photo courtesy of gawin.ph
This week we’re examining a waking dream about water damage in some buildings. The buildings’ owner understands his waking dream. As we worked through the symbols, one message seemed dominant. It was this: Although this dreamer has plenty of contact with “the elixir of life” (his description of water), his ability to process it, let it flow through him and make the most constructive use of it seems impaired. In our discussions, a word that came up often was “outflow.”
Can outflow be trapped?
Can that really be valid? Is it really possible that the force of life can enter into an individual in such a way that it gets trapped and causes problems? And if that’s true, how does one make changes to allow the force of life to enter and then exit freely?
“Nothing is either good or bad, but thinking makes it so.” [W. Shakespeare]
As the dreamer and I pondered this question, we began examining the way he lives life. Of paramount importance to him is his spiritual exploration. He is a meditator and a serious student of metaphysics. He was drawn to this by his own occasional success at bilocation. Because his early experiences in this art occurred unpracticed and of their own accord, he was anxious to learn what caused the phenomenon and to see if he could learn to control it. Although his spiritual exploration has since gone in other, perhaps more mystical, directions, he continues to study quite seriously.
Then there is the rest of his life: He is a landlord, so he has a business. He earned a doctorate, so he is well educated. He has a love life, so there is time enthusiastically devoted to his lady. And he loves to “play” in the sense of travel, going to restaurants, attending theater and other shows, and generally kicking up his heels and having fun.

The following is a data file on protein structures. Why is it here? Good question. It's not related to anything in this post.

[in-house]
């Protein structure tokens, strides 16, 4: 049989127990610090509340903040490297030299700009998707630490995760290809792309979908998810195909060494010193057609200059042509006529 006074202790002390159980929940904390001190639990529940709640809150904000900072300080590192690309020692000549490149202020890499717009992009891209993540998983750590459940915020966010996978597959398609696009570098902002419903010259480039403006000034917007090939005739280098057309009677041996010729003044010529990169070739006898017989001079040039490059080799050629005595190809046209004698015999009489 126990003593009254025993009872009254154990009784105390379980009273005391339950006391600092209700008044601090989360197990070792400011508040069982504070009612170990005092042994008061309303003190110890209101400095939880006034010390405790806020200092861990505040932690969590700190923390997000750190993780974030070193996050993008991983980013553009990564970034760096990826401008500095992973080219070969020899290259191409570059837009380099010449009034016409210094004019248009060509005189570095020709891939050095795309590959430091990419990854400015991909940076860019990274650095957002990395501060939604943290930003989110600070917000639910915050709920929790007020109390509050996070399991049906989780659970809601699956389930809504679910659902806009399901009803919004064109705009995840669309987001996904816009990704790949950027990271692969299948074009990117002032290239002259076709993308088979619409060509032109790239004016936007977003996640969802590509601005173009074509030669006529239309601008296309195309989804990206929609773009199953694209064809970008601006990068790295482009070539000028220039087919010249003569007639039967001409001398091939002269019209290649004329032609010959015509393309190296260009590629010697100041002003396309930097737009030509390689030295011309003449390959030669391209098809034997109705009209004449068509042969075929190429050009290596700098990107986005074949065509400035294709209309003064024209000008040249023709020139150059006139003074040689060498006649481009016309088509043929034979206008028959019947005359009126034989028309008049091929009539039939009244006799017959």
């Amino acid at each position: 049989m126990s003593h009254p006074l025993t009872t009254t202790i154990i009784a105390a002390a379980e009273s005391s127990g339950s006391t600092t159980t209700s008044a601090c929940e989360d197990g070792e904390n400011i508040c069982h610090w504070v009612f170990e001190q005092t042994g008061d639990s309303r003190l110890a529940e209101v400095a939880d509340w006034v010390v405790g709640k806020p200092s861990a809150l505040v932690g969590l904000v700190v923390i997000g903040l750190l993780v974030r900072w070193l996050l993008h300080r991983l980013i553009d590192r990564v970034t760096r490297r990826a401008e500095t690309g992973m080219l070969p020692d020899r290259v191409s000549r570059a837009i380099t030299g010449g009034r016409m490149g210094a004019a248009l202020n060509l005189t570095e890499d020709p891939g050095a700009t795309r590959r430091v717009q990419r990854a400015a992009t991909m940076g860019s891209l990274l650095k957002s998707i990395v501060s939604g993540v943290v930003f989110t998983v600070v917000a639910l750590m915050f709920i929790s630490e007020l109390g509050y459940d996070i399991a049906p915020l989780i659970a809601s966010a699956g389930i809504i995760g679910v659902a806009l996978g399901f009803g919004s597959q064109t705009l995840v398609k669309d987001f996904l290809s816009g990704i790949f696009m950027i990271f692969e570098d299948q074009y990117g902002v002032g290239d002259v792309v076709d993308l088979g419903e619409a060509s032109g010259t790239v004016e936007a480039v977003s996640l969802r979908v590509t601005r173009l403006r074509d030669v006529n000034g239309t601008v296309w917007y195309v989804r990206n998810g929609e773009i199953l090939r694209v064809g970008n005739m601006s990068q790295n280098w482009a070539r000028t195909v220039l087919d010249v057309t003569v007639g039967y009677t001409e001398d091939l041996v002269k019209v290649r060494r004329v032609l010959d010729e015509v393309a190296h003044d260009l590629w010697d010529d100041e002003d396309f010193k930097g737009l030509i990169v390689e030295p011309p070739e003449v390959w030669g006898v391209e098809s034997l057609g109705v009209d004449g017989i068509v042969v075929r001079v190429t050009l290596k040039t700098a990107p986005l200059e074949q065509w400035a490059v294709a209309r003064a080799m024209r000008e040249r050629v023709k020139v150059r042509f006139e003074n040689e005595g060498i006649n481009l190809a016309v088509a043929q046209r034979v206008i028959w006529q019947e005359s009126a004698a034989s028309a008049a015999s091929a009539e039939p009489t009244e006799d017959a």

Overall, it sounds like a rich, well-balanced existence. So what’s the problem? What are these metaphors about the force of life being trapped inside of him and causing damage?
As we discussed this issue, it became apparent that he sees life as sectioned. There is the spiritual practice that he takes so seriously, and then there are “all those other activities” that fall into the category of “worldly” interests that are not spiritual.
“Why aren’t they spiritual?!!!” was the question I asked him with some urgency. Why does he create this compartmentalization? Why can’t something even as simple as the mundane act of tying one’s shoe be a spiritual practice? Is there some sort of on-off switch that determines when we are being spiritual and when we are not? And, as part of that question, just how does one make tying a shoe a spiritual act?
Shakespeare said it so beautifully nearly 500 years ago: Nothing is either good or bad, but thinking makes it so. No act is judged on its own; depending on our attitude, it can be either spiritual or mundane.
On March 11 & 12 I will be participating in the Body Mind Spirit Expo in the town of Hillsboro, just west of Portland, Oregon. I will be lecturing and helping with dream interpretations. Click on the Events page for details.